Digital mortgage applications are having the positive effect of reducing discrimination of black and Latino home buyers, a new study shows. The study, by the National Bureau of Economic Research, reveals that algorithmic lending reduces discrimination by up to 40% compared to applications which are dealt with face-to-face.
With digital mortgage applications, the interest rates offered to black and Latino applicants are generally closer to those offered to white borrowers, the study found.
With traditional loan applications, black and Latino borrowers typically get offered interest rates that are 0.79% higher than those offered to whites. In 2009, black and Latino applicants were generally offered interest rates of around 1.25% higher than whites.
But with digital mortgages becoming more common, discrimination is lessening. These days, more mortgage firms use application-based, algorithmic processes to deal with loan applications, and less face-to-face time. And now, the National Bureau of Economic Research’s data shows that black and Latino buyers are paying just 0.53% higher interest than other demographic groups.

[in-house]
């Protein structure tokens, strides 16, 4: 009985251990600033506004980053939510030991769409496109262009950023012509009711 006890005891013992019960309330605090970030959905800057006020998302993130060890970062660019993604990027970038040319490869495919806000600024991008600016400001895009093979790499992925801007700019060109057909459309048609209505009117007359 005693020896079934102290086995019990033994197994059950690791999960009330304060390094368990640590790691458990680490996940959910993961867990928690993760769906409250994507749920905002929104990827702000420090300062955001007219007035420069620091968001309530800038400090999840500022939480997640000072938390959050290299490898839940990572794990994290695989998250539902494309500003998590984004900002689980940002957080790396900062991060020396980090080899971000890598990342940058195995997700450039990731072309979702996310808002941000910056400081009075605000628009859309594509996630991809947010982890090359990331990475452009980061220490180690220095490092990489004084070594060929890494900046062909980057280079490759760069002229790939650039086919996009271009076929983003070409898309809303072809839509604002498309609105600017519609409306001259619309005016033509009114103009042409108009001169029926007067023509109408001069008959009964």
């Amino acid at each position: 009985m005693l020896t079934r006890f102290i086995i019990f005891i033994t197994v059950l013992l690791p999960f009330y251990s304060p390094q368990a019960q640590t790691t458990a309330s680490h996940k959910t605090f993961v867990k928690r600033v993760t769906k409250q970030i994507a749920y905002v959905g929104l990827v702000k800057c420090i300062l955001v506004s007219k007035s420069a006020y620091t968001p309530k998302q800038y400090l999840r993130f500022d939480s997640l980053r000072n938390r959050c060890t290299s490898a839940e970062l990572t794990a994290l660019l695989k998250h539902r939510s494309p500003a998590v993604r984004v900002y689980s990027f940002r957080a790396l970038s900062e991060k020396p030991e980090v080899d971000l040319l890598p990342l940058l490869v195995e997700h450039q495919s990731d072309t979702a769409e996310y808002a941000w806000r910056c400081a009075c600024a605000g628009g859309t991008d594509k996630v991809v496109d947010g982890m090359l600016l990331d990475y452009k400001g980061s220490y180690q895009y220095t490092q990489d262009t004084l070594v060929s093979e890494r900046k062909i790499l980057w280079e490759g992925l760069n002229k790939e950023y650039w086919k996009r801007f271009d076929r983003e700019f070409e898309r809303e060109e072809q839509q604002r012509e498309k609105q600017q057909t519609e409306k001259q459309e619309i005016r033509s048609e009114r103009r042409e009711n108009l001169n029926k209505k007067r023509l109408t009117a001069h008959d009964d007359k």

Blacks and Latinos are also less likely to be denied a mortgage altogether when using a digital application process. With traditional applications, people in those groups are rejected around 6% more often than whites. But with automated applications, the rejection rate is similar across all groups, the report found.
More lenders are offering algorithmic loan originations. “While these lenders continue to provide conventional, face-to-face loan applications, the trend is clearly toward automated underwriting,” researchers note in the study.